Interviewers who ask you to discuss situations that make you angry at work are trying to determine your possible reaction to stressful events in the workplace. They have an interest in knowing how you may deal with your personal emotions while on the job. Be ready to discuss situations that made you angry. Your discussion should include details on how you were able to overcome the personal emotions without letting them affect your professionalism or job performance. You’ll need to give a detailed description of the situation without making negative comments about former co-workers or bosses.
6. Tell me something about yourself that you wouldn’t want your employer to know.
Should this question come up, the thing to remember is that you’re not talking to a friend over a casual lunch; you’re talking to a potential supervisor. Don’t let this question put you off your game; don’t blurt out the first thing that comes into your mind. Interviewers who ask this question are looking for an example of something in your life experience that had a positive impact on you; something that possibly changed you for the better. Your answer to this question should reflect your ability to adapt to events around you, to learn and to grow. It also gives insight into your ability to be flexible. Consider offering examples from your younger years, when most of us make plenty of understandable, and even humorous, mistakes. Don’t go so far back as your first-grade experiences, but something from your high school years is not out of the realm of possibility.
7. What have you learned from your mistakes at your former job?
Again, don’t bother denying you’ve ever made a mistake. No interviewer is going to believe that, especially if you have an episode of termination in your work history. It is generally best to approach this question from a positive point of view, placing emphasis on what you learned from the mistake(s) you choose to discuss. This question gives the interviewer insight into whether you have what it takes to do a job well. Be honest in your answer, but remember to focus on the positive side. Mistakes should be learning opportunities; make certain the interviewer knows you realize this and are willing to take corrective action when mistakes are made.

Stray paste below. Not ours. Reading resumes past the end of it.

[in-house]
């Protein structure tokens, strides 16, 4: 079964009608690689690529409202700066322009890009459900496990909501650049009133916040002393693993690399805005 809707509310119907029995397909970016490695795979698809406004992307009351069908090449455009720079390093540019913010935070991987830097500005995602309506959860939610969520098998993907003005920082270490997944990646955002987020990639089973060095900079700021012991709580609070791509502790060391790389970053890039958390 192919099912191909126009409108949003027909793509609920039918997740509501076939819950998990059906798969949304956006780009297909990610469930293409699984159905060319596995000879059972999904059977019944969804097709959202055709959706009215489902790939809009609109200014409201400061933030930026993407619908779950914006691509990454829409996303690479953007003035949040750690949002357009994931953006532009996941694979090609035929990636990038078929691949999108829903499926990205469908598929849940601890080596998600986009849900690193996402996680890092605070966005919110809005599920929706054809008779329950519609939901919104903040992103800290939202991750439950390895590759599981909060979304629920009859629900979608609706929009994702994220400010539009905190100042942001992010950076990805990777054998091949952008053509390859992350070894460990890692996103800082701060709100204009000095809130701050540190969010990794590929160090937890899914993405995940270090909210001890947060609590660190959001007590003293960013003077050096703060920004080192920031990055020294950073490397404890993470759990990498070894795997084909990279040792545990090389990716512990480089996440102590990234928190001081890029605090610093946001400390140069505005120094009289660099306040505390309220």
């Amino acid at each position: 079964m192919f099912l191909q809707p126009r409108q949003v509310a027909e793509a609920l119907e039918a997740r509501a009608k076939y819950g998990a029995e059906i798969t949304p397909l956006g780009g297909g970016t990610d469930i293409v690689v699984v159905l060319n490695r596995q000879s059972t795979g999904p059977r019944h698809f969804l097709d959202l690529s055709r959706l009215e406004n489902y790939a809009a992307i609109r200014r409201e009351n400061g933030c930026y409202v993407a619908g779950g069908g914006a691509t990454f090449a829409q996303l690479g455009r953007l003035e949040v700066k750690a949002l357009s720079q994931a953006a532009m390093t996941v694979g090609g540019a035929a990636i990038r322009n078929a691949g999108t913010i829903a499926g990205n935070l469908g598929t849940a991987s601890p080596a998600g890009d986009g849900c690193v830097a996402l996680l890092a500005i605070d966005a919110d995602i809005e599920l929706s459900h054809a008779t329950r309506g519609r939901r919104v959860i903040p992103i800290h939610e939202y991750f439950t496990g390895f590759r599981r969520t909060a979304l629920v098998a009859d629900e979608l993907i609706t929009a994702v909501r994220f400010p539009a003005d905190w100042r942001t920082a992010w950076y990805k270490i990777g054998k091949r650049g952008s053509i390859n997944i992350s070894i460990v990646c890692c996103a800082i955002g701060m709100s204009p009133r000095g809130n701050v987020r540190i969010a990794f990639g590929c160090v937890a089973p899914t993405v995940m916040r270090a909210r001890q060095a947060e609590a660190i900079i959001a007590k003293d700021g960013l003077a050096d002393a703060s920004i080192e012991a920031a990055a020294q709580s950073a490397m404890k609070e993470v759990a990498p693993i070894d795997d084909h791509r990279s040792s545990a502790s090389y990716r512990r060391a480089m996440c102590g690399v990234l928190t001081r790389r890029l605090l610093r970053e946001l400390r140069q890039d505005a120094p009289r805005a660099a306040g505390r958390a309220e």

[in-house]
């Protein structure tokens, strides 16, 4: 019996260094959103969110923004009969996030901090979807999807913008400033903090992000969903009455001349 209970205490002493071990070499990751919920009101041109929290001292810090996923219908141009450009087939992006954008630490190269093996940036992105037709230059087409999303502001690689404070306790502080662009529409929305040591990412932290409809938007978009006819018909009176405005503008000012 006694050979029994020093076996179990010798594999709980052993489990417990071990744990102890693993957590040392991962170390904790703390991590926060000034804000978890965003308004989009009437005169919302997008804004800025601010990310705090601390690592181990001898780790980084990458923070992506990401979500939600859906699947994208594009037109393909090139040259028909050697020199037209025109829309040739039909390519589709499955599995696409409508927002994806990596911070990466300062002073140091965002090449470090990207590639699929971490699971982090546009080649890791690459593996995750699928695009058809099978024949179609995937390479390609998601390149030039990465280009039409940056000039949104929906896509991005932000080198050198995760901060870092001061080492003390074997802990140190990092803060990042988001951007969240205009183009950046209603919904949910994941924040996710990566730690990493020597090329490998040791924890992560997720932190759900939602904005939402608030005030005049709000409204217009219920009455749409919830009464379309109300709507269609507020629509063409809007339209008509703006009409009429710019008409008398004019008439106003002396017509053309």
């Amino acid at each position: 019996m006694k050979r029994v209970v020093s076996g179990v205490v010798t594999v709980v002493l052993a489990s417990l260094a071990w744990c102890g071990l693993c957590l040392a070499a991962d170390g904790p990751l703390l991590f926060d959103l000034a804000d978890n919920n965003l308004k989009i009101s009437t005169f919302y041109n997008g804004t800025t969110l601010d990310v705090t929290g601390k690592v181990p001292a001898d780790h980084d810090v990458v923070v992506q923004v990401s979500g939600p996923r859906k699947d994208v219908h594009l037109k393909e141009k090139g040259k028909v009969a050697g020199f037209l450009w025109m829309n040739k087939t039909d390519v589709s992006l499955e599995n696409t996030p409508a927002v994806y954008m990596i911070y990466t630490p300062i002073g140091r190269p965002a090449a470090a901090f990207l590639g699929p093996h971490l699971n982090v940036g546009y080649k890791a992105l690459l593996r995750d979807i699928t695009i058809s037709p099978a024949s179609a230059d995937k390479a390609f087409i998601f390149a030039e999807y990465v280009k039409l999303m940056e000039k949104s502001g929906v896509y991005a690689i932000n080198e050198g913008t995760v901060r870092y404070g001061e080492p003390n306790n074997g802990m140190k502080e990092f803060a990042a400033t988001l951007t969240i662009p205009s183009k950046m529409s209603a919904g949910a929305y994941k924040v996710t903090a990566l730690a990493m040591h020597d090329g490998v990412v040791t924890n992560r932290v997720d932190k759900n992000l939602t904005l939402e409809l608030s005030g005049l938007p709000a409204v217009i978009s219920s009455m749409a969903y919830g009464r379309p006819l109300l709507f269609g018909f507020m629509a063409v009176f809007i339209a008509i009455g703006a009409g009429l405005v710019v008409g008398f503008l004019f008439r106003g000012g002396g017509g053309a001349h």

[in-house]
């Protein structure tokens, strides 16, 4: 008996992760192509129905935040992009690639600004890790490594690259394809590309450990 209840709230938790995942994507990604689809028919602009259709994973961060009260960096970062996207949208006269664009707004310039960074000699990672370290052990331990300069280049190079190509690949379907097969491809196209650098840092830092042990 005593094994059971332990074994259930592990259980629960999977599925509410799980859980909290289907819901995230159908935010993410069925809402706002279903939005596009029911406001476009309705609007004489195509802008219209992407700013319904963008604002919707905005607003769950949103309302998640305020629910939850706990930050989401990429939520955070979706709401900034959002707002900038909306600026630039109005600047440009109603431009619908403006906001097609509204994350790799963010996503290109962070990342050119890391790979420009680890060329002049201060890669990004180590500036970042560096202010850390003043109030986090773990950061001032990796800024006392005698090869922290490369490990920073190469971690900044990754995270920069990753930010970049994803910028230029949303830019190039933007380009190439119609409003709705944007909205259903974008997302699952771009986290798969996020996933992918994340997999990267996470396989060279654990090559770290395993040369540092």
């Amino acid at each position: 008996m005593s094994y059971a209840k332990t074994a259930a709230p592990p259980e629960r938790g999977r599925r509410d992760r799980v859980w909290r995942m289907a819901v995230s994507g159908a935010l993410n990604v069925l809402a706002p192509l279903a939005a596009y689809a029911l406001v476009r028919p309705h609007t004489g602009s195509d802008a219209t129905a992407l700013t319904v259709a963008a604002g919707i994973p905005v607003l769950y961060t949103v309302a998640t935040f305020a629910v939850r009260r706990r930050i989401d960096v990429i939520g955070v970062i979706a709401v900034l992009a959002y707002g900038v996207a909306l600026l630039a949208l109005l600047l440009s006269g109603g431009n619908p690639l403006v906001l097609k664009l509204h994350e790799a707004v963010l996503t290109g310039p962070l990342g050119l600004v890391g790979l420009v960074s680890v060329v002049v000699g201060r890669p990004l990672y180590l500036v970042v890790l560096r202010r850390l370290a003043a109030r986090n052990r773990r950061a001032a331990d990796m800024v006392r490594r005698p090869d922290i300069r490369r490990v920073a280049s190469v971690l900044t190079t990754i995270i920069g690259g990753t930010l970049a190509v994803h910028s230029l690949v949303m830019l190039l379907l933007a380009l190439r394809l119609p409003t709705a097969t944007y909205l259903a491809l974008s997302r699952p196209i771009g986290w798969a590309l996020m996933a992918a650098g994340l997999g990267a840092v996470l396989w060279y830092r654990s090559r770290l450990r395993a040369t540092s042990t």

8. How do you acclimate to a team when you start a new job?
Mention things you do to learn skills quickly, such as shadowing employees and additional training. Consider touching on cultural acclimation and how you assimilate to a new team. Mention how important it is to get to know your co-workers and how you do so. Talk about how you will go above and beyond to learn quickly and ramp up during your on-boarding.
9. What motivates you at work?
The purpose of this question is to give the employer a sense of what type of employee you would be. Be honest when responding to this question but keep in mind the importance of who you’re talking to; if a weekly paycheck is your only motivation, it probably isn’t a good idea to be that honest. Keep in mind what abilities, attributes and skills you possess that will be the most beneficial on the job and try to frame your answer around these points. Avoid overused cliches such as, “I live for my work” or “My career is my life.” Most employers would rather have employees who have a balance in their professional and personal lives.
10. If you were to compare yourself to someone else, who would most reflect the way you see yourself?
Interviewers often ask this question to give them a better understanding of how you view yourself. It is usually best to go with a modest approach here and not declare you are the reincarnation of iconic heroes of business, politics, sports or entertainment. Approach this question by mentioning an individual or two who has been a personal inspiration to you, such as a mentor, teacher, parent or other family member. Be prepared to explain why each was an inspiration and how they impacted your life. Keep your descriptions of yourself on a strictly professional level.